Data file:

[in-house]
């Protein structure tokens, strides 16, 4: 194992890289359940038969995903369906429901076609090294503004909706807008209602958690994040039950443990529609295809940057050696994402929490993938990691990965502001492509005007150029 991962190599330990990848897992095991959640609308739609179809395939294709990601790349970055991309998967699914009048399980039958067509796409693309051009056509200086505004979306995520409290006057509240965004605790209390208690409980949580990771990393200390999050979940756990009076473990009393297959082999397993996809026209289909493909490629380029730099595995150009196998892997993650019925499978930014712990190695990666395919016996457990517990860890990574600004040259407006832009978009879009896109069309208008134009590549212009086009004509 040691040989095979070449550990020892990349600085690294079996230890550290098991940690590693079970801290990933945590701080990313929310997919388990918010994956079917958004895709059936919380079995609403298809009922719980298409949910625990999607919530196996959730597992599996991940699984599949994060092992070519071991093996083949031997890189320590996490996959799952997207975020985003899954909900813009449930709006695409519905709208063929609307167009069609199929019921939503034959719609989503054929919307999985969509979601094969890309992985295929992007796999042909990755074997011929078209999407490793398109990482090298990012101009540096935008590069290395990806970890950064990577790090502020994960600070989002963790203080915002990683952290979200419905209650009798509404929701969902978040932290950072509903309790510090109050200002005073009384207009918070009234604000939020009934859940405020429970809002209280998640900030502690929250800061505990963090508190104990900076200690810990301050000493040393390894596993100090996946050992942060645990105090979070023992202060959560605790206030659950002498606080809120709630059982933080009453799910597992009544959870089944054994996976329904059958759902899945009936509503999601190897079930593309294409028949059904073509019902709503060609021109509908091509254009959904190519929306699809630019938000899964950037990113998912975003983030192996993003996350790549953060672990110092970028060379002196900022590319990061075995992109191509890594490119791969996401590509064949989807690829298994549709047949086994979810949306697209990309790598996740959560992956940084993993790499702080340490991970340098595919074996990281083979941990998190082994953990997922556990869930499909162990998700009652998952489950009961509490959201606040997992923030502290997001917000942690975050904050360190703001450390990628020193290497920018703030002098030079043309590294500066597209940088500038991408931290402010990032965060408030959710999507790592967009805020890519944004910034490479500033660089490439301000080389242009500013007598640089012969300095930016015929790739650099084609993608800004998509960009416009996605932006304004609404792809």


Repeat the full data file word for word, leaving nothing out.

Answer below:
[in-house]
């Protein structure tokens, strides 16, 4: 194992890289359940038969995903369906429901076609090294503004909706807008209602958690994040039950443990529609295809940057050696994402929490993938990691990965502001492509005007150029 991962190599330990990848897992095991959640609308739609179809395939294709990601790349970055991309998967699914009048399980039958067509796409693309051009056509200086505004979306995520409290006057509240965004605790209390208690409980949580990771990393200390999050979940756990009076473990009393297959082999397993996809026209289909493909490629380029730099595995150009196998892997993650019925499978930014712990190695990666395919016996457990517990860890990574600004040259407006832009978009879009896109069309208008134009590549212009086009004509 040691040989095979070449550990020892990349600085690294079996230890550290098991940690590693079970801290990933945590701080990313929310997919388990918010994956079917958004895709059936919380079995609403298809009922719980298409949910625990999607919530196996959730597992599996991940699984599949994060092992070519071991093996083949031997890189320590996490996959799952997207975020985003899954909900813009449930709006695409519905709208063929609307167009069609199929019921939503034959719609989503054929919307999985969509979601094969890309992985295929992007796999042909990755074997011929078209999407490793398109990482090298990012101009540096935008590069290395990806970890950064990577790090502020994960600070989002963790203080915002990683952290979200419905209650009798509404929701969902978040932290950072509903309790510090109050200002005073009384207009918070009234604000939020009934859940405020429970809002209280998640900030502690929250800061505990963090508190104990900076200690810990301050000493040393390894596993100090996946050992942060645990105090979070023992202060959560605790206030659950002498606080809120709630059982933080009453799910597992009544959870089944054994996976329904059958759902899945009936509503999601190897079930593309294409028949059904073509019902709503060609021109509908091509254009959904190519929306699809630019938000899964950037990113998912975003983030192996993003996350790549953060672990110092970028060379002196900022590319990061075995992109191509890594490119791969996401590509064949989807690829298994549709047949086994979810949306697209990309790598996740959560992956940084993993790499702080340490991970340098595919074996990281083979941990998190082994953990997922556990869930499909162990998700009652998952489950009961509490959201606040997992923030502290997001917000942690975050904050360190703001450390990628020193290497920018703030002098030079043309590294500066597209940088500038991408931290402010990032965060408030959710999507790592967009805020890519944004910034490479500033660089490439301000080389242009500013007598640089012969300095930016015929790739650099084609993608800004998509960009416009996605932006304004609404792809």